German computer scientist Jürgen Schmidhuber—who has contributed to various AI innovations like speech-recognition technology—predicts artificial intelligence will surpass that of humans by the year 2050. "[AI] will see little point in getting stuck to our bit of the biosphere," he tells the Guardian in an interview Tuesday. "They will want to move history to the next level and march out to where the resources are. In a couple of million years, they will have colonised the Milky Way."
What happens before that? Schmidhuber is building an electronic brain consisting of one billion neurons—or one one thousandth the number contained in the human cortex. He calls his project "true AI," one that can function much like a baby by "setting themselves little experiments in order to understand how the world works," according to the Guardian. "We aren't that many years away from an animal-like intelligence, like that of a crow or a capuchin monkey," he says.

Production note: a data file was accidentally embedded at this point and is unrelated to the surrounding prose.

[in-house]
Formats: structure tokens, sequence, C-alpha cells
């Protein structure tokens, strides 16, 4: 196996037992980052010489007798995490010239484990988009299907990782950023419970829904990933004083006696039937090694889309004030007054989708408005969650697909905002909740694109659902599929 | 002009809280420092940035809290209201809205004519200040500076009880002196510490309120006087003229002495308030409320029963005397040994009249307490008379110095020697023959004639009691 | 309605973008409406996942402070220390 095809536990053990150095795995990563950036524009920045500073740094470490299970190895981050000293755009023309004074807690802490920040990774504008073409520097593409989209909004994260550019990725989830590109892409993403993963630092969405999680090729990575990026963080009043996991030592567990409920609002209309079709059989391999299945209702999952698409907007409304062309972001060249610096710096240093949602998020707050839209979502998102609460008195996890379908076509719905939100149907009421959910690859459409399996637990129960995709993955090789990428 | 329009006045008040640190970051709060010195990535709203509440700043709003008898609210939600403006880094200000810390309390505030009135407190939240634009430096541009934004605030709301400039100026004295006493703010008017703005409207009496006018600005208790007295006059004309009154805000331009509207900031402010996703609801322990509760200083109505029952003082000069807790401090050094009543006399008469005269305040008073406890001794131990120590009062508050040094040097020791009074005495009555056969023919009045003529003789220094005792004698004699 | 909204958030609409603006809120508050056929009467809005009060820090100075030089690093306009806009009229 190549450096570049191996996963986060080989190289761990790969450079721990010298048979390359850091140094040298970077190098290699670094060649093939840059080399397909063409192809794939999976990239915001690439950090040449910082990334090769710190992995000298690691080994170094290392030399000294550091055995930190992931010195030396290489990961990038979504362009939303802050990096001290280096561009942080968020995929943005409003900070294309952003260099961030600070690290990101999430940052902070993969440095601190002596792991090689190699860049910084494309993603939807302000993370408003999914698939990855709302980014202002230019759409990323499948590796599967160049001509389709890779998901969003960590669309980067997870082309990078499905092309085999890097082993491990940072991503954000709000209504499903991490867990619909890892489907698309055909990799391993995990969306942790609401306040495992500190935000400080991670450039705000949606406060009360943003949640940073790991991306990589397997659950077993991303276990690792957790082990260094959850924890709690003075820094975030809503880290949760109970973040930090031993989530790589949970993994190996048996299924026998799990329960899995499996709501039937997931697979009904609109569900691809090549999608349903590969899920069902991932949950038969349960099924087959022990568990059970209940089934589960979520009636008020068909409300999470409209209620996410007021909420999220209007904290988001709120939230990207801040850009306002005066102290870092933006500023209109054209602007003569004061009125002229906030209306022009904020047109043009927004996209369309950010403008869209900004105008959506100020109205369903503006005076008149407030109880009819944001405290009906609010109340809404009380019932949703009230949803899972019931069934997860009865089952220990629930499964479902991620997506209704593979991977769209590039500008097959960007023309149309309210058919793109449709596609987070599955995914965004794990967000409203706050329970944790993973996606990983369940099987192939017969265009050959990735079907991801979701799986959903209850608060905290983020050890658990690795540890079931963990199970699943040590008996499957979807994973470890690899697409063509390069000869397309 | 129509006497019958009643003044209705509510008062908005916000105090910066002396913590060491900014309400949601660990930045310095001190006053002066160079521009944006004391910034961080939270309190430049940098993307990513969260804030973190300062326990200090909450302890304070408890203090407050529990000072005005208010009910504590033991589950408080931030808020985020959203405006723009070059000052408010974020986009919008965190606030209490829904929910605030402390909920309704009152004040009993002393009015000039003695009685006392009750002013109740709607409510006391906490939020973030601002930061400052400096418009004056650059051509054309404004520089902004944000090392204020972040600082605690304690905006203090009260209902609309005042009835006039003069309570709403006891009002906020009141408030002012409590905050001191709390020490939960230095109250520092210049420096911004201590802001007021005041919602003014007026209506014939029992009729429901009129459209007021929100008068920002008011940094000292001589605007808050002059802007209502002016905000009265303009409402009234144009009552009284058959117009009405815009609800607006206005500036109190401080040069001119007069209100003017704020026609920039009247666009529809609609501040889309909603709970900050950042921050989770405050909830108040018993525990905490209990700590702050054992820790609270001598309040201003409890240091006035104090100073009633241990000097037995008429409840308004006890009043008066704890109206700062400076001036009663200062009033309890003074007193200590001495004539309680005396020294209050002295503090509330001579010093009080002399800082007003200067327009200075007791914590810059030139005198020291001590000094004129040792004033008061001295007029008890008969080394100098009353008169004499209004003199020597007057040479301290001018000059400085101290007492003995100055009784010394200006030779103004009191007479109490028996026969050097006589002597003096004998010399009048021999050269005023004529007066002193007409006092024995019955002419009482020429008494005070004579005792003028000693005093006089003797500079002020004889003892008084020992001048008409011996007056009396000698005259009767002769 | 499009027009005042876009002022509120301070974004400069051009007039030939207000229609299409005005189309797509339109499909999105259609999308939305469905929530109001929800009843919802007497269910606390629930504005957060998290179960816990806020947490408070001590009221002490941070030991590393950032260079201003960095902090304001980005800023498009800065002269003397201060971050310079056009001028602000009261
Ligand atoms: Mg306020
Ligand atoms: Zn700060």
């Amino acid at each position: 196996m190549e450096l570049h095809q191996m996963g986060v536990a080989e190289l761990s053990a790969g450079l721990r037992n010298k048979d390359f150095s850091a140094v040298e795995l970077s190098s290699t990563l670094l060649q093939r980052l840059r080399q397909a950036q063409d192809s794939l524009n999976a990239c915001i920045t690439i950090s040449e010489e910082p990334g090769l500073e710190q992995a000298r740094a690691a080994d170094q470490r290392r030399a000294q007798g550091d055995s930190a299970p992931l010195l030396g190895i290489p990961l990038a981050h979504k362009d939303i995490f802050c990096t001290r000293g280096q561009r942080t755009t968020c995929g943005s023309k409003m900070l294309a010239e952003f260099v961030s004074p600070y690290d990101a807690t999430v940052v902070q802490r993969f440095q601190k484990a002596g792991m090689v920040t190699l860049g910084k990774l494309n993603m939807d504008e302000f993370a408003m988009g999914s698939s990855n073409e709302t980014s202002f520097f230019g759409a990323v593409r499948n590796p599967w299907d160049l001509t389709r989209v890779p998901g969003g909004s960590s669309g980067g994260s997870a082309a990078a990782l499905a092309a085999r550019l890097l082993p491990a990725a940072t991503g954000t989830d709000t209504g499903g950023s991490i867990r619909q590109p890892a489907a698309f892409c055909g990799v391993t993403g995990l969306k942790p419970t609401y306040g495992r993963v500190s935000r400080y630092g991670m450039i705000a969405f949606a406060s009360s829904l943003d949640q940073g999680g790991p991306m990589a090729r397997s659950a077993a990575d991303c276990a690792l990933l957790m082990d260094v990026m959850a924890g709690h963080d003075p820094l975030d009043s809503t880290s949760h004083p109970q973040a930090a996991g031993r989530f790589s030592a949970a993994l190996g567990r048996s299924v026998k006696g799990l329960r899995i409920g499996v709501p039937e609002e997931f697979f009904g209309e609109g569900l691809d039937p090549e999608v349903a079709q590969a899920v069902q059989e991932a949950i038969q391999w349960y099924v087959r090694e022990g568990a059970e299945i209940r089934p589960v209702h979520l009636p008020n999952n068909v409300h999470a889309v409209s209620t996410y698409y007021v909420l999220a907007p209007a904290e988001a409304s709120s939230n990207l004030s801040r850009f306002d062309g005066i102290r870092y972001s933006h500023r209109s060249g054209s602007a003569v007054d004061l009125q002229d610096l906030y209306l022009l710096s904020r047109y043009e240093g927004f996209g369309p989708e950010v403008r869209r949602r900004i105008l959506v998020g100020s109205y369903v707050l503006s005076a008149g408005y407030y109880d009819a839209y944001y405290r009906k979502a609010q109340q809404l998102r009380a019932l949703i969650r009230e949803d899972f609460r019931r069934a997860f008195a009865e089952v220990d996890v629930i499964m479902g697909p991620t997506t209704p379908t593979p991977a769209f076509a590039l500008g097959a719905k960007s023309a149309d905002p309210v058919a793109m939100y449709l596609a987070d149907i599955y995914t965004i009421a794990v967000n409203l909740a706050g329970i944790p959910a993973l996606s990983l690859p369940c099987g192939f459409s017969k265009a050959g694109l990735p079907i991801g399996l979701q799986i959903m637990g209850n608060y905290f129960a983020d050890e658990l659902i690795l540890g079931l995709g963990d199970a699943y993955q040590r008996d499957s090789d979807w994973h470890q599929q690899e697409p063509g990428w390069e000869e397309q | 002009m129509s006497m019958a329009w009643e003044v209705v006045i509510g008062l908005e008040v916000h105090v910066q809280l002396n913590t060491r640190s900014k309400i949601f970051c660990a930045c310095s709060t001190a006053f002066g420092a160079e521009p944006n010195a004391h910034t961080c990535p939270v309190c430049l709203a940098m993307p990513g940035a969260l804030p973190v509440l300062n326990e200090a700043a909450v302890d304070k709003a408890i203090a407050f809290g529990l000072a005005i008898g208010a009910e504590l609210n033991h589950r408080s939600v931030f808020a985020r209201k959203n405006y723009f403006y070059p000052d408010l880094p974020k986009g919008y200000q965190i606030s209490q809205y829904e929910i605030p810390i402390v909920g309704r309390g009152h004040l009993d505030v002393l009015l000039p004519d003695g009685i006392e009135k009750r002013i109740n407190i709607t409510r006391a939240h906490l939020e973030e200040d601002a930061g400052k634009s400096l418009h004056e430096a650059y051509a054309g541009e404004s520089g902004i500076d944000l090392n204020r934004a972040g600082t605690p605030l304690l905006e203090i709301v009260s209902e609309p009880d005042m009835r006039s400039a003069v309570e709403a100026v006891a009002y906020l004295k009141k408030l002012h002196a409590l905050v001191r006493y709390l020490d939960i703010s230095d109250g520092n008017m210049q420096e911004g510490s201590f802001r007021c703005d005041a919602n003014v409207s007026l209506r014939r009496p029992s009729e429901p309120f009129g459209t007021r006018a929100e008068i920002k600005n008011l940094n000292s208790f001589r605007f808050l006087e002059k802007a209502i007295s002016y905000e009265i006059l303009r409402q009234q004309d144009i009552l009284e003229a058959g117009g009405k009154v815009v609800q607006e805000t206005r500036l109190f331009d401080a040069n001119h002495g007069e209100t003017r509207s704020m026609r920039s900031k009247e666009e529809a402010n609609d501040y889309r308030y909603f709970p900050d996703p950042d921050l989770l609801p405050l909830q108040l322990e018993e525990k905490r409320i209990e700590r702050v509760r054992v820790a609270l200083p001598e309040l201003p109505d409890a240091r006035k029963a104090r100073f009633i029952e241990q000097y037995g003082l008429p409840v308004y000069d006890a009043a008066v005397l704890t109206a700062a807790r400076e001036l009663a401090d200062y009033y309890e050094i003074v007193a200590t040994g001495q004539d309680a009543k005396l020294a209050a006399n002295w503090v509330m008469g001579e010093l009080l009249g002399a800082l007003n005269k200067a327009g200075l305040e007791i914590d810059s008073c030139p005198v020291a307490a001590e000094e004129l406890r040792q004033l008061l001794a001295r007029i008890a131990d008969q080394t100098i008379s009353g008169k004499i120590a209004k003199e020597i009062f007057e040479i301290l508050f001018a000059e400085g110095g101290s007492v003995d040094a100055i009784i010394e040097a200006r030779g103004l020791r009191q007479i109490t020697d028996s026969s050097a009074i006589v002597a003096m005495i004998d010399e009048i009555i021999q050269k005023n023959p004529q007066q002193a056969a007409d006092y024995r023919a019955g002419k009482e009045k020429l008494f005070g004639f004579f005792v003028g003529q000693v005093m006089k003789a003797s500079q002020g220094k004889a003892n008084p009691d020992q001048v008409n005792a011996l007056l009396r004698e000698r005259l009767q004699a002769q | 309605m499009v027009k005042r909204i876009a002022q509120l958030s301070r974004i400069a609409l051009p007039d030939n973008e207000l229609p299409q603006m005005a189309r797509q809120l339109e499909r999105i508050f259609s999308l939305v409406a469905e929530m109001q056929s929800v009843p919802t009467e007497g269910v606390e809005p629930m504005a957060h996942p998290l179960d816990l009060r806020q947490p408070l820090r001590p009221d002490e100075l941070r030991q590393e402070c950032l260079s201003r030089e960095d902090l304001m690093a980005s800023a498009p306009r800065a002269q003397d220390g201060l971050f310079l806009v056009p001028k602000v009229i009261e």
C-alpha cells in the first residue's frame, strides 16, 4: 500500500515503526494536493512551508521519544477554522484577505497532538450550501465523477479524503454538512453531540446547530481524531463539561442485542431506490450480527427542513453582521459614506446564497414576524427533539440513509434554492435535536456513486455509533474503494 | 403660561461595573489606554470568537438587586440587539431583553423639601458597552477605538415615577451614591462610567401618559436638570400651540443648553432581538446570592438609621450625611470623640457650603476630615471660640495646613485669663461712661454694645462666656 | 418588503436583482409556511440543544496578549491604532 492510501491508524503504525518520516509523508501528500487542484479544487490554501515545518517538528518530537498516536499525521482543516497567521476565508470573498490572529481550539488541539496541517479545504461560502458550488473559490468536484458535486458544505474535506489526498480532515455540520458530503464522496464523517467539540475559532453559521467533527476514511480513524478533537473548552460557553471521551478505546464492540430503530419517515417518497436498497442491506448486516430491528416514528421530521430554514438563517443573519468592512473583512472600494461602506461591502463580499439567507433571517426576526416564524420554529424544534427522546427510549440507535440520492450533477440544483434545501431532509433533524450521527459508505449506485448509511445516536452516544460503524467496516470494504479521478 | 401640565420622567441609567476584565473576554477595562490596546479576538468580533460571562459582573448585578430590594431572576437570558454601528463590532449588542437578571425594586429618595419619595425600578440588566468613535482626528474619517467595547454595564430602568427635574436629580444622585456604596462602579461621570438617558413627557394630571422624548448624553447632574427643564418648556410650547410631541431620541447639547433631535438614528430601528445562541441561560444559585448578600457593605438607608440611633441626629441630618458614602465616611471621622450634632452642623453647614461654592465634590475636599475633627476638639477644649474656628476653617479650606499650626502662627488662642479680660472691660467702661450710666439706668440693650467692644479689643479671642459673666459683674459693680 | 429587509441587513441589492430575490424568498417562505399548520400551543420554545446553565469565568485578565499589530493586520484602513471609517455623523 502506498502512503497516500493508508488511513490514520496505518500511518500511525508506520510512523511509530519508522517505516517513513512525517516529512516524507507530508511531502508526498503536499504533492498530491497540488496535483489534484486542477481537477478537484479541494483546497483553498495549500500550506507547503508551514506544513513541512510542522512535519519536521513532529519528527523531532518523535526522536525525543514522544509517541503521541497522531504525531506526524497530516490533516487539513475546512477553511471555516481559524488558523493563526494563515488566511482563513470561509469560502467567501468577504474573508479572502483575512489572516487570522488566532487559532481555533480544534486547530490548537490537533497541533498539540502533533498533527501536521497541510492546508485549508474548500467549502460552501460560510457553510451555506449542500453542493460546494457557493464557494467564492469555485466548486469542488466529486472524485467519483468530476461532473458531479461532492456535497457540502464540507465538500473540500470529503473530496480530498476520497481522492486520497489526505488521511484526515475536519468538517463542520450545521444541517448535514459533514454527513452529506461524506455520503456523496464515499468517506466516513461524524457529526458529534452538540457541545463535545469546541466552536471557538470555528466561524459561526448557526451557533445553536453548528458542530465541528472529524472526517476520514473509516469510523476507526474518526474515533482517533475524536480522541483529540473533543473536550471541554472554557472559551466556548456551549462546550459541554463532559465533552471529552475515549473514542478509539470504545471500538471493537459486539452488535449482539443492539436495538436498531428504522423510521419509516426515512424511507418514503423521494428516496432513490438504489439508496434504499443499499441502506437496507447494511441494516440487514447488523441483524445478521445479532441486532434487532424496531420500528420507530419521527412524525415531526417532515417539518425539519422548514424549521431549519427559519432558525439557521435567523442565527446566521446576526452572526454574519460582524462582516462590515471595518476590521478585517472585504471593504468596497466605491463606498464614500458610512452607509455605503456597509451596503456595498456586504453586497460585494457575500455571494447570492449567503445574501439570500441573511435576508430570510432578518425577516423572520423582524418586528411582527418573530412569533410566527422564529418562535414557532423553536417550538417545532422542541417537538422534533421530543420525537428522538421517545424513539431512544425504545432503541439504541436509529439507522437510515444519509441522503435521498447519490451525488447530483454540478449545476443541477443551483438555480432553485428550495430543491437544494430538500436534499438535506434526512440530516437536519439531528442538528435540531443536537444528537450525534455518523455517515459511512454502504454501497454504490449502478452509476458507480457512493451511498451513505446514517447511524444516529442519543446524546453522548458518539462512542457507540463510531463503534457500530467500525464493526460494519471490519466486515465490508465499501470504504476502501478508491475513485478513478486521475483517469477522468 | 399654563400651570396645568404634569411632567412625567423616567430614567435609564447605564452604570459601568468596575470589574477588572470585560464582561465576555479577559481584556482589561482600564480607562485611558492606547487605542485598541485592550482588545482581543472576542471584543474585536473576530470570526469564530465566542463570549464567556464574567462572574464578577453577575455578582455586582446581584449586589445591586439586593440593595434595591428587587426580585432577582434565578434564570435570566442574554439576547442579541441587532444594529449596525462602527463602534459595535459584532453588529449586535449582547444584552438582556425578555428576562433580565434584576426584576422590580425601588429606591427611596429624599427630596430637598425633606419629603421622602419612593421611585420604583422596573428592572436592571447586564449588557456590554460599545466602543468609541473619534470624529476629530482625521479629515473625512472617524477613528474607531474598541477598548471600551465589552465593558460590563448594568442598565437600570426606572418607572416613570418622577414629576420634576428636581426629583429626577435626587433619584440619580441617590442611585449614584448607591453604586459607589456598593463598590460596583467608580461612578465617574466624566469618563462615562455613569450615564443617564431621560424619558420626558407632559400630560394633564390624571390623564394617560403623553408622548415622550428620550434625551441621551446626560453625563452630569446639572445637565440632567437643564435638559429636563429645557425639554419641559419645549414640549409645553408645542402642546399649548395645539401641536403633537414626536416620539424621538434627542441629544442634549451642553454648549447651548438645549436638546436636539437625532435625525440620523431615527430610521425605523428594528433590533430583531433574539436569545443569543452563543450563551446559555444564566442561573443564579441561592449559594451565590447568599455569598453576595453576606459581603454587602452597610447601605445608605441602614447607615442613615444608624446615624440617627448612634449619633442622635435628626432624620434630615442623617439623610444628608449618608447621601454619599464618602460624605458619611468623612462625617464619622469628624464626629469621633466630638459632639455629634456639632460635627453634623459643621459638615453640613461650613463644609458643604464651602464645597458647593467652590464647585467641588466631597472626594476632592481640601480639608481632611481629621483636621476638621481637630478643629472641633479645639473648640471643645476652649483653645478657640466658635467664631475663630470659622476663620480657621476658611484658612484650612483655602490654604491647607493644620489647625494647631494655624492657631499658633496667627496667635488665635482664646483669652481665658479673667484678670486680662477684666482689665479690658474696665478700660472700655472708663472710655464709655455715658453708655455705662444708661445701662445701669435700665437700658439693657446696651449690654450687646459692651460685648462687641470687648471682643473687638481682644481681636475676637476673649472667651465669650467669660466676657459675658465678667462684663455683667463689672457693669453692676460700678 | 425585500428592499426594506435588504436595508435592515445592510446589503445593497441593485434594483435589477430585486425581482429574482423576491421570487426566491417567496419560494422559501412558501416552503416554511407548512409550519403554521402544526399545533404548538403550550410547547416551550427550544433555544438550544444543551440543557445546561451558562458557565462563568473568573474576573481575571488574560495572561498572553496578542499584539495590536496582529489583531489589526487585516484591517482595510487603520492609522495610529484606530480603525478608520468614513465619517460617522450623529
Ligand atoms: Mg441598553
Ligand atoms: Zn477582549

Not everyone is convinced: One scientist told the Guardian that Schmidhuber is setting up AI to disappoint, much like the vaunted Segway, which was promoted as an invention as important as the PC, but ended up at best a niche product, and at worst a laughingstock.